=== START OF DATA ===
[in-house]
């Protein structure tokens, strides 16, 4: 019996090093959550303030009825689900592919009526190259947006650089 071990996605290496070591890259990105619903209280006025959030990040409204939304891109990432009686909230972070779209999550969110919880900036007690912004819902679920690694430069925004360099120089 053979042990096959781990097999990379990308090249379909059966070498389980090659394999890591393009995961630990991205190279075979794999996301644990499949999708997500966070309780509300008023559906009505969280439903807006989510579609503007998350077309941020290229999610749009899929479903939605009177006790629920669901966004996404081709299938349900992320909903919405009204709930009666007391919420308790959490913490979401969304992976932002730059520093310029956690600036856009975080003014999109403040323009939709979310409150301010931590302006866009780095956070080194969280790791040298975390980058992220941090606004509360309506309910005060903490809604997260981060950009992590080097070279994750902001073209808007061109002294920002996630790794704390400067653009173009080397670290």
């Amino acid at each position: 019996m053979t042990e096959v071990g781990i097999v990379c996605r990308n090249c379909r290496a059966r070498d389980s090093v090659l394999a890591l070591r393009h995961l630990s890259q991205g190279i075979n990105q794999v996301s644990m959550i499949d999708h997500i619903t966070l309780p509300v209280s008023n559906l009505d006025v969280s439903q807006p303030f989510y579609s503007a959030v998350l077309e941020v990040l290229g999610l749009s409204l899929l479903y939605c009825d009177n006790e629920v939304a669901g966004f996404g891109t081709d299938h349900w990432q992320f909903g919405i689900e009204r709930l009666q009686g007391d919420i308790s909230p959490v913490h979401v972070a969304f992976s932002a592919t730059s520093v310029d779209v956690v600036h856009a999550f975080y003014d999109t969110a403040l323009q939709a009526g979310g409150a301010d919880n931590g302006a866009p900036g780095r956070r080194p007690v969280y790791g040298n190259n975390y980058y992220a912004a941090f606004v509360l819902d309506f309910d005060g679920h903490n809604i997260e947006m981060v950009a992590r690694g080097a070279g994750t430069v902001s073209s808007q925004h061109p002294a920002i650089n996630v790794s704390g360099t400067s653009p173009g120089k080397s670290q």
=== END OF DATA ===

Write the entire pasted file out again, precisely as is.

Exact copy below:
[in-house]
């Protein structure tokens, strides 16, 4: 019996090093959550303030009825689900592919009526190259947006650089 071990996605290496070591890259990105619903209280006025959030990040409204939304891109990432009686909230972070779209999550969110919880900036007690912004819902679920690694430069925004360099120089 053979042990096959781990097999990379990308090249379909059966070498389980090659394999890591393009995961630990991205190279075979794999996301644990499949999708997500966070309780509300008023559906009505969280439903807006989510579609503007998350077309941020290229999610749009899929479903939605009177006790629920669901966004996404081709299938349900992320909903919405009204709930009666007391919420308790959490913490979401969304992976932002730059520093310029956690600036856009975080003014999109403040323009939709979310409150301010931590302006866009780095956070080194969280790791040298975390980058992220941090606004509360309506309910005060903490809604997260981060950009992590080097070279994750902001073209808007061109002294920002996630790794704390400067653009173009080397670290």
């Amino acid at each position: 019996m053979t042990e096959v071990g781990i097999v990379c996605r990308n090249c379909r290496a059966r070498d389980s090093v090659l394999a890591l070591r393009h995961l630990s890259q991205g190279i075979n990105q794999v996301s644990m959550i499949d999708h997500i619903t966070l309780p509300v209280s008023n559906l009505d006025v969280s439903q807006p303030f989510y579609s503007a959030v998350l077309e941020v990040l290229g999610l749009s409204l899929l479903y939605c009825d009177n006790e629920v939304a669901g966004f996404g891109t081709d299938h349900w990432q992320f909903g919405i689900e009204r709930l009666q009686g007391d919420i308790s909230p959490v913490h979401v972070a969304f992976s932002a592919t730059s520093v310029d779209v956690v600036h856009a999550f975080y003014d999109t969110a403040l323009q939709a009526g979310g409150a301010d919880n931590g302006a866009p900036g780095r956070r080194p007690v969280y790791g040298n190259n975390y980058y992220a912004a941090f606004v509360l819902d309506f309910d005060g679920h903490n809604i997260e947006m981060v950009a992590r690694g080097a070279g994750t430069v902001s073209s808007q925004h061109p002294a920002i650089n996630v790794s704390g360099t400067s653009p173009g120089k080397s670290q």